In Labyrinth of Ice, Buddy Levy writes about the Greely (1881-1884) Arctic expedition that starts with so much promise, but in the end goes horribly wrong. Commander Greely and his band of mostly military men set out to travel to the “farthest north,”, and while they do make it, the return brings about much peril.
In modern times, it is hard to imagine being so disconnected from civilization that one has to depend on only those around him, but this was of course the case during the Greely expedition. In fact, the only way they could transmit messages between themselves and those that might try to rescue them was by leaving them in cans whenever one of the ships managed to reach a location where it might be retrieved. From there, they had to hope.
The book strikes a very hopeful, excited tone for most of its first half. The men, and they were all men on this trip, enjoy forays into icy waters, play games and celebrate holidays at a fort they have constructed near the coast of Greenland. They have plenty of food and resources to go around, and make judicious use of them. Some wrinkles do appear while they are at base though, most notably rebellions among the leadership.
The real trouble starts once they decide to set off from the fort in the hopes of locating a relief vessel that will sail them back south. Food and tempers are shortened, and, well lives are lost. As in most true disaster stories, the reader gets a sense of the men’s deep despair, and wonders when or if they will be saved.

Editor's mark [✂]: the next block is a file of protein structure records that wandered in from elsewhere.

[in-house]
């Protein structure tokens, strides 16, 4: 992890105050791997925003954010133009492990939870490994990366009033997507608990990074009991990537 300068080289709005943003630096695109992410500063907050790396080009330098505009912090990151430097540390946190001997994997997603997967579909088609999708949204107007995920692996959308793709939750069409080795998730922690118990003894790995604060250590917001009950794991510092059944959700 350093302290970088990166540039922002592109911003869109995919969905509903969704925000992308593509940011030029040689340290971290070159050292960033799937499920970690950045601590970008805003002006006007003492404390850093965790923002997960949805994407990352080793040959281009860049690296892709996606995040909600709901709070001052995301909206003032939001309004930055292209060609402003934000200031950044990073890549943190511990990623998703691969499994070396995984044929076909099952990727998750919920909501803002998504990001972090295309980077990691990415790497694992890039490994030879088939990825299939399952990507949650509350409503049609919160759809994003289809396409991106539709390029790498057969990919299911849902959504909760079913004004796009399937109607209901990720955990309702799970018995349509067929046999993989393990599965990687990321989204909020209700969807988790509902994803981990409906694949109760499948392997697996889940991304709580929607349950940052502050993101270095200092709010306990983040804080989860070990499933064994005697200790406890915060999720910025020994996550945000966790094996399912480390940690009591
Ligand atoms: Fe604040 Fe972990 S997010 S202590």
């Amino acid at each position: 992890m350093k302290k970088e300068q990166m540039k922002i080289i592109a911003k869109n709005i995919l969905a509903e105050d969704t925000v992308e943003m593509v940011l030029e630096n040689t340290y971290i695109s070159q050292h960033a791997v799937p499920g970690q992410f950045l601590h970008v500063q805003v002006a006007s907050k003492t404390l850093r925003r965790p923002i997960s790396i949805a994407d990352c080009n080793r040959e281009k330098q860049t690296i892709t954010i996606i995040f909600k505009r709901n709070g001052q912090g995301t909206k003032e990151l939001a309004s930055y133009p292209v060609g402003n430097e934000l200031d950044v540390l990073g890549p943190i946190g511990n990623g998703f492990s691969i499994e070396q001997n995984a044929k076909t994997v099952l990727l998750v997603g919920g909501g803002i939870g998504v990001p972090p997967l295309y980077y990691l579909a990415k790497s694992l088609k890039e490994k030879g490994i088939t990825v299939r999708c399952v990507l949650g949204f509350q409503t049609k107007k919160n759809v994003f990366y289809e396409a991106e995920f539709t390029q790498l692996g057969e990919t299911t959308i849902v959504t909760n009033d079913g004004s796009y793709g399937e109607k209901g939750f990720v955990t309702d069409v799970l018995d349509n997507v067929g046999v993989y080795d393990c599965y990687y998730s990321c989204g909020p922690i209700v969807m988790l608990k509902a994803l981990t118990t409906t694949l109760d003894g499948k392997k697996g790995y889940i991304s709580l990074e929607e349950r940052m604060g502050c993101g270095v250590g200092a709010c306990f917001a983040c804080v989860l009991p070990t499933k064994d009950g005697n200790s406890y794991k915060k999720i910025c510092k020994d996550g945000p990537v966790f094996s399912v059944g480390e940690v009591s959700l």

As the exhibition rolls along, we particularly see a change in Greely’s leadership from a more authoritarian style to one that is more democratic, which has a big positive effect on morale. There are also changes in other characters, for instance an initially discharged lieutenant who shows such great leadership skills in the end, and missed the last ship out when he was to have been sent home, that he is reinstated. In the character portrayals, we experience how many of us might have reacted under such harsh conditions, even as we ponder the wisdom of having placed oneself there.
This is a usual American exploration story, in that it celebrates what some might see as White men’s exploitation of the land and absorption of the locals. The Greenlanders who participate are given what might nowadays be considered offensive nicknames such as “Eskimo Fred,” but in the end they are treated fairly well and become an important part of the overall story. Some of the feelings of exploitation no doubt also arise from the fact that many of these men were of military origin, and relied heavily on their ranks and their desire to establish pride in the USA.
On the whole, Labyrinth is an enthralling story with which the reader, if consuming during this time of Covid, can strongly identify. It actually helps one to ponder how to cope with extreme isolation and the sadness that can result from being out of contact with family and friends for an extended period. Probably the rushed ending, wherein Greely’s other accomplishments are laid out, could have been excluded. But give it a go anyway, and you might come away with a little more appreciation of life’s fragility and why it must be protected.